Journalist charged with Criminal Harassment for attempting to set up an interview

Two of the largest parts of a journalist's job are waiting and making phone calls. When you're waiting, it's likely for someone to return a call. When you're making a phone call, it's likely to set up an interview, or interview someone over the phone, Skype or whatever.

Antoine Trépanier is a reporter for Radio-Canada: it's the French language farm of the Canadian Broadcast Corporation. Think PBS, only Beyond the Wall. Recently Trépanier was covering a story about a manager from a high-profile NPO falsely representing herself as a lawyer. Just another day in the dry-as-a-popcorn-fart world of public broadcasting. He called this individual, Yvonne Dubé, the executive director of the Big Brothers Big Sisters chapter in Gatineau, Quebec, to see if she'd be interested in sitting for an interview. She was down with the idea, or so it seemed. She cancelled the interview at the last moment. Trépanier emailed her, explaining that Radio Canada was going to run the story on his investigation. He wanted her to have the opportunity to comment on the allegations being leveled against her.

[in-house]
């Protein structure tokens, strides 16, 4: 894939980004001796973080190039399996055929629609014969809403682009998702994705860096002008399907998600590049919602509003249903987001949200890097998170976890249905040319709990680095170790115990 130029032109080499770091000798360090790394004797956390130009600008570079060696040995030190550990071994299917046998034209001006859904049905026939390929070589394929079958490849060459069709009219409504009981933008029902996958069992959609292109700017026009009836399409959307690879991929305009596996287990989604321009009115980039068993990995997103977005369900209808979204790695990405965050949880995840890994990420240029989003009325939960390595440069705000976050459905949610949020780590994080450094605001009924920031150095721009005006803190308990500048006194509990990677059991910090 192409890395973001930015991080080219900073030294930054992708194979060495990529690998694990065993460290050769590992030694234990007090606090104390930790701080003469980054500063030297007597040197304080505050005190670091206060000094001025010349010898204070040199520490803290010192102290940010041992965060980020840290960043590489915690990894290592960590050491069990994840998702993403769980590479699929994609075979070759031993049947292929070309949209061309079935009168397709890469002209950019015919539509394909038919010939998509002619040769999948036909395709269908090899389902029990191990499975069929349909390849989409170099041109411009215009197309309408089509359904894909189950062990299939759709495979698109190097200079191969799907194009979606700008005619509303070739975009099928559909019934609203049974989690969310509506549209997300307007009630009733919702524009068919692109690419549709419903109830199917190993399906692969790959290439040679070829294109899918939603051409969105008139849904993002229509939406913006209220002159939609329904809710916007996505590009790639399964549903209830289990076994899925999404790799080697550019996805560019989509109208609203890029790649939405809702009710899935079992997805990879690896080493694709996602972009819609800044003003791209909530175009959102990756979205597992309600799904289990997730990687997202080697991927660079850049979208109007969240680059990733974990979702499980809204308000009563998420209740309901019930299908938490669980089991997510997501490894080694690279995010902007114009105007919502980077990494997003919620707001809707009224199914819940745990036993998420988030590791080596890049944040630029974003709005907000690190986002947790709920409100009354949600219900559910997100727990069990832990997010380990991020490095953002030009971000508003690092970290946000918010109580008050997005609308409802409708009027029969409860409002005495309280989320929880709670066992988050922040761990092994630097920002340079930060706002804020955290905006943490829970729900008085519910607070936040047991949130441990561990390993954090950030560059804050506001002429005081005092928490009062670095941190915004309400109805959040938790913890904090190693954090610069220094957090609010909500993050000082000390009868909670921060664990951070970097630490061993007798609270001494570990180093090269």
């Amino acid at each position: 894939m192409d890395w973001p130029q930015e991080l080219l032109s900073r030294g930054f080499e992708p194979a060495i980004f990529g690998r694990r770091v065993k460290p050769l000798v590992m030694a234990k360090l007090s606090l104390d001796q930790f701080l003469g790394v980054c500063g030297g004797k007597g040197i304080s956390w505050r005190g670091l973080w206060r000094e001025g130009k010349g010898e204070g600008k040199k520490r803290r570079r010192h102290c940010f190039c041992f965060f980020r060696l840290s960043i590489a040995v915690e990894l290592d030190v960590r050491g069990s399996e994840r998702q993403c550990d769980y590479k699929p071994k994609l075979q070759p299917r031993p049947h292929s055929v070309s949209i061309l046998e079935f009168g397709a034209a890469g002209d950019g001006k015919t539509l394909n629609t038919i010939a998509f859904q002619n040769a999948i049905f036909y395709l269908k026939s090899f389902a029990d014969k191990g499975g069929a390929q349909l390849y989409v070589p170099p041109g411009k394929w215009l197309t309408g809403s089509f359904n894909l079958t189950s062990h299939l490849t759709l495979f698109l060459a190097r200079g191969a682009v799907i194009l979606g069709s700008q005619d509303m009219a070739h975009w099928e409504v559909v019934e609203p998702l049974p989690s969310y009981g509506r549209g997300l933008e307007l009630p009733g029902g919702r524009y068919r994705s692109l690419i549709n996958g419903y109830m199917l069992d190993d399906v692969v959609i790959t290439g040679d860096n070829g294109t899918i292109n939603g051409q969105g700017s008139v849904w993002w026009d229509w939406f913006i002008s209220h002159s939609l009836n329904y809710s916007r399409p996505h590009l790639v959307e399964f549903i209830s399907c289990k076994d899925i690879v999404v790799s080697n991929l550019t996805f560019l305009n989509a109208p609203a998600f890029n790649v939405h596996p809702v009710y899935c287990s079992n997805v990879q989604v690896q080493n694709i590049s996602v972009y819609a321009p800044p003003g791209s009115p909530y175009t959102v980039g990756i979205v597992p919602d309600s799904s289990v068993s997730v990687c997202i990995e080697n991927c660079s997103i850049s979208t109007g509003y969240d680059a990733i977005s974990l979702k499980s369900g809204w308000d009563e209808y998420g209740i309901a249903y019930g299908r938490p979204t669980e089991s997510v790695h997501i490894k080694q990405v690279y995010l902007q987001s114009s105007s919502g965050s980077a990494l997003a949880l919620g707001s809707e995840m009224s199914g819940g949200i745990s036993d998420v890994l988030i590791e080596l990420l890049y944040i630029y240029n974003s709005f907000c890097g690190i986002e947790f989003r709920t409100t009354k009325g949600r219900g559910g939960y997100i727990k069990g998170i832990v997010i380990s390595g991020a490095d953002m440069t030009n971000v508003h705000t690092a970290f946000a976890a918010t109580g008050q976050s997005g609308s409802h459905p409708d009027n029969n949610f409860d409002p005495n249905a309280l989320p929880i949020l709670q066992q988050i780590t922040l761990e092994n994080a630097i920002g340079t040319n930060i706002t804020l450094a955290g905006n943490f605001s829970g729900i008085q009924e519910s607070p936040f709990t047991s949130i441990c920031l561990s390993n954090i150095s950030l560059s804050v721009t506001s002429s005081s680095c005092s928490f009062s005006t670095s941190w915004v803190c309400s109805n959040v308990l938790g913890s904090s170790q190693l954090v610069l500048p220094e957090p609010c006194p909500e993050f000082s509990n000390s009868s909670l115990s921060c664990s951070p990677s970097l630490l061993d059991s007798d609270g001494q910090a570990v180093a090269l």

The next day, the Gatineau police dropped by to arrest Trépanier for criminal harassment.

According to the CBC, The Crown (our Queen-loving version of a district attorney) hasn't decided whether the charges will make it into court. The story of Trépanier's arrest touches on the topic of where the right of a journalist to contact a source ends and the rights of a source begin. It's an important issue: How much does the public's right to know about a topic that could effect their lives matter versus an individual's right to privacy? Should the rules for this be different if the individual in question holds no public office? Where are the lines drawn? A great American example of this issue can be found in whether American citizens have the right to see President Trump's tax returns from before he took office.

As a tech journalist, I don't have to worry too often about pissing in someone's cornflakes. More often than not, companies want to talk to me and show me all of their new toys. I've always felt that journalists reporting on hard news do a more important job than I do. That what they uncover matters more than my telling you whether a smartphone sucks or not. It's my feeling that they deserve the highest levels of access possible, where the public trust is concerned.

What's your take on it?

Image: Evan-AmosOwn work, Public Domain, Link